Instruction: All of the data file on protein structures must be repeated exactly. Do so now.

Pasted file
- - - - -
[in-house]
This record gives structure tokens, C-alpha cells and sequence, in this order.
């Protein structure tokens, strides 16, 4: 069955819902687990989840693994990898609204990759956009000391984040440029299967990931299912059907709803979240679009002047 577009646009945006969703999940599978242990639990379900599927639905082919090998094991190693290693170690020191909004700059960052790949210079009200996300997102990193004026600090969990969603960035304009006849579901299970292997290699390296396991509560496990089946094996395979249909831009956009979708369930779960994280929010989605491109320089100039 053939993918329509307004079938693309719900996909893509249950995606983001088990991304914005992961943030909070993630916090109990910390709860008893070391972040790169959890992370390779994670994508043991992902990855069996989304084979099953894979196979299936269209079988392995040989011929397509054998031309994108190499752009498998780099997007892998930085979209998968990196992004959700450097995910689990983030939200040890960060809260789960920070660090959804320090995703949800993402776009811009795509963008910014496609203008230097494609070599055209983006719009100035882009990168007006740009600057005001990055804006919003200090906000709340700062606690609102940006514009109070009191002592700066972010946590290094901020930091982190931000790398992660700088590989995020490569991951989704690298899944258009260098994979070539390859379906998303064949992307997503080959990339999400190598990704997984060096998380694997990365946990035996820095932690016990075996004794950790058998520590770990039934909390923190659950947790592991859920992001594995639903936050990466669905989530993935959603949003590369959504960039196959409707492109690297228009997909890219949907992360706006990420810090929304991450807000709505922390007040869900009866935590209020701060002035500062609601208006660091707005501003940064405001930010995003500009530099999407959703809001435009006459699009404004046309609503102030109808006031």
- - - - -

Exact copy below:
[in-house]
This record gives structure tokens, C-alpha cells and sequence, in this order.
């Protein structure tokens, strides 16, 4: 069955819902687990989840693994990898609204990759956009000391984040440029299967990931299912059907709803979240679009002047 577009646009945006969703999940599978242990639990379900599927639905082919090998094991190693290693170690020191909004700059960052790949210079009200996300997102990193004026600090969990969603960035304009006849579901299970292997290699390296396991509560496990089946094996395979249909831009956009979708369930779960994280929010989605491109320089100039 053939993918329509307004079938693309719900996909893509249950995606983001088990991304914005992961943030909070993630916090109990910390709860008893070391972040790169959890992370390779994670994508043991992902990855069996989304084979099953894979196979299936269209079988392995040989011929397509054998031309994108190499752009498998780099997007892998930085979209998968990196992004959700450097995910689990983030939200040890960060809260789960920070660090959804320090995703949800993402776009811009795509963008910014496609203008230097494609070599055209983006719009100035882009990168007006740009600057005001990055804006919003200090906000709340700062606690609102940006514009109070009191002592700066972010946590290094901020930091982190931000790398992660700088590989995020490569991951989704690298899944258009260098994979070539390859379906998303064949992307997503080959990339999400190598990704997984060096998380694997990365946990035996820095932690016990075996004794950790058998520590770990039934909390923190659950947790592991859920992001594995639903936050990466669905989530993935959603949003590369959504960039196959409707492109690297228009997909890219949907992360706006990420810090929304991450807000709505922390007040869900009866935590209020701060002035500062609601208006660091707005501003940064405001930010995003500009530099999407959703809001435009006459699009404004046309609503102030109808006031």